Enoch Sears: This is true. Maybe you'll come join us out here somewhere. Hey, Ken, during your time in London, what was, what are you most proud of about during that time period?

Ken Baker: It's kind of a weird thing to be proud of, but I joined the London office in December of 2007, the London office was [inaudible 00:26:44], it had a great book business, and then as we know, September of 2008 came along, and I was actually in a client meeting, I was doing a big project for J.P. Morgan Chase at Canary Wharf, 5 million square feet, three new buildings, and we were doing the interiors, we were working hand and glove with the building architect. And I was sitting in a meeting, and my client got called out of the room, and came back in and said, “Oh my God, Lehman Brothers just went down.” And so, we were like, “Oh, great. What is this going …” We saw, everybody saw the writing on the wall, but until things started really happening it was, you know, we had a little taste in February of 2008 of what was going occur.

[inaudible 00:27:27] work started gutting shut off from around the firm, and I immediately, as a regional leader with my British co-regional leader, we were placed in a scenario where we had to start downsizing our business, as most, our clients were shutting down operations. We were looking at how we maintained our standing but you know, we had to scale back our operations as well, and that is not an easy process. It was a big learning process to go through that in another country, particularity the UK. The whole thing around redundancies, and I don't want to focus on the negative, but I think the point I'm making is I think I was able to do that with grace, and honesty, and fairness, and I didn't want to be this American guy that was coming over in that scenario and making British residents subjects, you know, redundant, and eliminating them from the workforce. It wasn't about that, and I think I brought another level of understanding and empathy towards that very difficult situation that we were, that our firm was experiencing around the world, as everybody was. So, that was one thing that I think I [inaudible 00:28:51].

And the other thing was, again, we're an American company that developed these offices abroad. The other thing I think I was [inaudible 00:29:03] is if we want, we call ourselves a global company, but I think I was there to reinforce the fact that we are, you could say you're global, but you have to be local first. So, I was in London, so I had to embrace local, and Europe and the Middle East. And I had to recognize that the folks that were building that business came from many different cultures. In that London office, it was kind of this melting pot of a lot of different people from different countries, and they were becoming leaders in that. So, to be a global [inaudible 00:29:37] talk about what we did in the southeast region in the US, what we did in San Francisco, or what we did in Chicago. We really have to make sure that Asia, and Middle East, and Africa, and Europe, and the UK, and all of these other areas, Australia, that we're working in now, are all discussed at the same level as the work that we do in North America, South America the same way. And that's what the firm has been instilling in all of it's global platform, they call it the group of leaders that are running the regions of Gensler, and I think I was able to instill that message when I went to the UK.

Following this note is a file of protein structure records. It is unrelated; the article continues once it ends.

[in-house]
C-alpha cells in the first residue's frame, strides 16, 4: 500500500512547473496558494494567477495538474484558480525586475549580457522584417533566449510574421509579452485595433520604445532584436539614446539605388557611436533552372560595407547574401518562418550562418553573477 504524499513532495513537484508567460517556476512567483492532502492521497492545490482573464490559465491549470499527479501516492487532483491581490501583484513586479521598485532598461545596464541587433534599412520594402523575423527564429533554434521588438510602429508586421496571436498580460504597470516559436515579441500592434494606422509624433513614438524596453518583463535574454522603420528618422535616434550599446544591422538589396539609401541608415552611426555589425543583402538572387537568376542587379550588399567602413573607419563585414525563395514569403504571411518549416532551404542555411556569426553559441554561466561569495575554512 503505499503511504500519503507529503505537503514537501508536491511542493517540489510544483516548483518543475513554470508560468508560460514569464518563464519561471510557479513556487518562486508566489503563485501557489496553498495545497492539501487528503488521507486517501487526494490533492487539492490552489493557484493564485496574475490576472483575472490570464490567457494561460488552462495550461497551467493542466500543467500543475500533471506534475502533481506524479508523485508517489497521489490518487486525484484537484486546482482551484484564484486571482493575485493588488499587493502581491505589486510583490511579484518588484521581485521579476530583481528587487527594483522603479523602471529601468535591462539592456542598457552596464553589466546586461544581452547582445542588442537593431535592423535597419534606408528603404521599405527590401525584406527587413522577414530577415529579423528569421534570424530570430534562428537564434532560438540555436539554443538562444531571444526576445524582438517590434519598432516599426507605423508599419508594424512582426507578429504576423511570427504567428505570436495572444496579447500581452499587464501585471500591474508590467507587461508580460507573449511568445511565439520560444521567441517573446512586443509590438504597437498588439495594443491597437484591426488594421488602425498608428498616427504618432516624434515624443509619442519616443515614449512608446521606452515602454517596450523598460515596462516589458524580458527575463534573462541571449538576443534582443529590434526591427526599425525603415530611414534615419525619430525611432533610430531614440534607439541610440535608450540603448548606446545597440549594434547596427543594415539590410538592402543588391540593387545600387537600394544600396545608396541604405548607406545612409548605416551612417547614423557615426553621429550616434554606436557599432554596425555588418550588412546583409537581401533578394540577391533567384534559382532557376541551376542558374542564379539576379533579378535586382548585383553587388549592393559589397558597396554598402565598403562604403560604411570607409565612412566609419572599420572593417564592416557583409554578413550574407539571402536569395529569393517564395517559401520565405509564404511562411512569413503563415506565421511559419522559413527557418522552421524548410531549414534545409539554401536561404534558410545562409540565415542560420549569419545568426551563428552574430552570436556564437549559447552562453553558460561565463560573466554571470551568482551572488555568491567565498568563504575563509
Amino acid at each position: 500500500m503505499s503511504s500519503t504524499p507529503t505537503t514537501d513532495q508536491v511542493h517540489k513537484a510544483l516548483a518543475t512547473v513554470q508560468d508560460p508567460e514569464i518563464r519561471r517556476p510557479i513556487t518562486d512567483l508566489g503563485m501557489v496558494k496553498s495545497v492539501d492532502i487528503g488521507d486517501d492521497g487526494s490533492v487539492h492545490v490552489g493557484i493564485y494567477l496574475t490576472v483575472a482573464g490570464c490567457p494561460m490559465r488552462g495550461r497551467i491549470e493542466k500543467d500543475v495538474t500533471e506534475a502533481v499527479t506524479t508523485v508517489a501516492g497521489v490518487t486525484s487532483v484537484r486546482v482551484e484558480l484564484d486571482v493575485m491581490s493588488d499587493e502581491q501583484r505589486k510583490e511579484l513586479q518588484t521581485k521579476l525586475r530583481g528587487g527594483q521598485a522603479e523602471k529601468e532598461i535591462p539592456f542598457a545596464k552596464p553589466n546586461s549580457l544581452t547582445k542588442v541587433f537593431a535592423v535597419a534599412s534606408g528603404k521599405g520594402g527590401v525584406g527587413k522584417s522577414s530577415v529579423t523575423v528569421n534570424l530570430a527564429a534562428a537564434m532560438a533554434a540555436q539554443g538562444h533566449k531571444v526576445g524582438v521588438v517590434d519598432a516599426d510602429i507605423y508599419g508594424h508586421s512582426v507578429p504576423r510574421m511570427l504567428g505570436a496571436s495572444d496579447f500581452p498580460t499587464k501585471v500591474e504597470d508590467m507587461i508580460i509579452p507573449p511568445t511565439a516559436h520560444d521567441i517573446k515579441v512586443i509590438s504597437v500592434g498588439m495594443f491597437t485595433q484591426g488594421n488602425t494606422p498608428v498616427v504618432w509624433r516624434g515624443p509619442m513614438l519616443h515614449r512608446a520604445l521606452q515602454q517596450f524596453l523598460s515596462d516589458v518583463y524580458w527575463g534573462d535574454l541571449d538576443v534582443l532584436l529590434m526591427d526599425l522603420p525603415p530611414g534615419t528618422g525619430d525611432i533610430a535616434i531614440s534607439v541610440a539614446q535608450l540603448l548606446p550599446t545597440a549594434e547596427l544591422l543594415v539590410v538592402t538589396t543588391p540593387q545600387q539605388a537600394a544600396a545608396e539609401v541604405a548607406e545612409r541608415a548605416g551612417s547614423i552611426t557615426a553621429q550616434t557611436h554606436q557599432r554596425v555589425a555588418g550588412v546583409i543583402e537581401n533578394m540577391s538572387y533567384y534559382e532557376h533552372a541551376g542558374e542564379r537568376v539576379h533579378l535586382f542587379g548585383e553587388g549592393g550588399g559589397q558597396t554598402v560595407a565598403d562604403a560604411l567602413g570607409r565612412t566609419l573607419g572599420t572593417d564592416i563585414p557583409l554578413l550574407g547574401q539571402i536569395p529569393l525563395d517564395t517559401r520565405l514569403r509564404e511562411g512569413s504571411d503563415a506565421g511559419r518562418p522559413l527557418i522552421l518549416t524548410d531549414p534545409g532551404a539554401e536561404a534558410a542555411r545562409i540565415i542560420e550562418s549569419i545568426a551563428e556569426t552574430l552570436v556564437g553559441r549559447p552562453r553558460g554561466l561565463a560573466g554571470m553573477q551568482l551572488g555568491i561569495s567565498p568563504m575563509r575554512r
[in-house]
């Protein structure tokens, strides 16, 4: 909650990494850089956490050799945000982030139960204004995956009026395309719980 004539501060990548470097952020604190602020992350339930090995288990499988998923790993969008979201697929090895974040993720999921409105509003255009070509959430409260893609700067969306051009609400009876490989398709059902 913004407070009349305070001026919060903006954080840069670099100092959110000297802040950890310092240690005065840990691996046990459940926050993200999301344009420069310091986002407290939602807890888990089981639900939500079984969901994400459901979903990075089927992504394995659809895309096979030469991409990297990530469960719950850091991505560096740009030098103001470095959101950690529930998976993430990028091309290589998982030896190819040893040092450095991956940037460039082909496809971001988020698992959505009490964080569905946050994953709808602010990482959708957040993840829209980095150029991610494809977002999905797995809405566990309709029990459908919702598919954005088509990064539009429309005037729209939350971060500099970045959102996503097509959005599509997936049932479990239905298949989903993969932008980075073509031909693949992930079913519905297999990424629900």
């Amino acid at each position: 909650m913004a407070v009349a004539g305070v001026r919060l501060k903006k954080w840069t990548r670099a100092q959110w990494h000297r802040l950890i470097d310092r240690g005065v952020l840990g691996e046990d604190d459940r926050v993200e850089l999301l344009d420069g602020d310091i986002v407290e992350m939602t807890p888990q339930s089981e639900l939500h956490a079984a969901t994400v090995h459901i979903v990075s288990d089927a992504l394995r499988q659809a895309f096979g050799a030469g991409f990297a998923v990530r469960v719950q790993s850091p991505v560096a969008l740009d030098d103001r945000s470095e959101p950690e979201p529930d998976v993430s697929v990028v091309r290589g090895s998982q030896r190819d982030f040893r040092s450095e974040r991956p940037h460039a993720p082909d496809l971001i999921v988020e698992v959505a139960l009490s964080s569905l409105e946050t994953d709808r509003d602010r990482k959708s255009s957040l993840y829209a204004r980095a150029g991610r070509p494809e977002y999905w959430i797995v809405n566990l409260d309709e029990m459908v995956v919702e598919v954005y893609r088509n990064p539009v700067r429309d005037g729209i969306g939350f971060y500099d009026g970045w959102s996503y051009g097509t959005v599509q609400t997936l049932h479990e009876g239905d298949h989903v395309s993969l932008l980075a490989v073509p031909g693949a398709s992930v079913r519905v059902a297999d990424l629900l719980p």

Enoch Sears: And that is a wrap. Thank you for listening today. If you're looking for more time, freedom, impact, and income as an architect, get instant access to my free full part architect profit map by visiting freearchitectgift.com. The sponsor for today's show is Arch Reach, the client relationship management tool built specifically for architects. If you want to systematize your marketing and business development, Arch Reach will help you do it. Visit archreach.com to learn more.

The views expressed on this show by my guest do not represent those of the host, and I make no representation, promise, guarantee, pledge, warranty, contract, bond, or commitment except to help you conquer the world.


SHARE this episode:



Enoch Bartlett Sears is the founder of the Architect Business Institute, Business of Architecture and co-founder of the Architect Marketing Institute. He helps architects become category leaders in their market. Enoch hosts the #1 rated interview podcast for architects, the Business of Architecture Show where prominent guests like M. Arthur Gensler, Jr. and Thom Mayne share tips and strategies for success in architecture.


How To Double Your Architecture Firm Income In The Next 12 Months

Please fill out the form below to get free, instant access: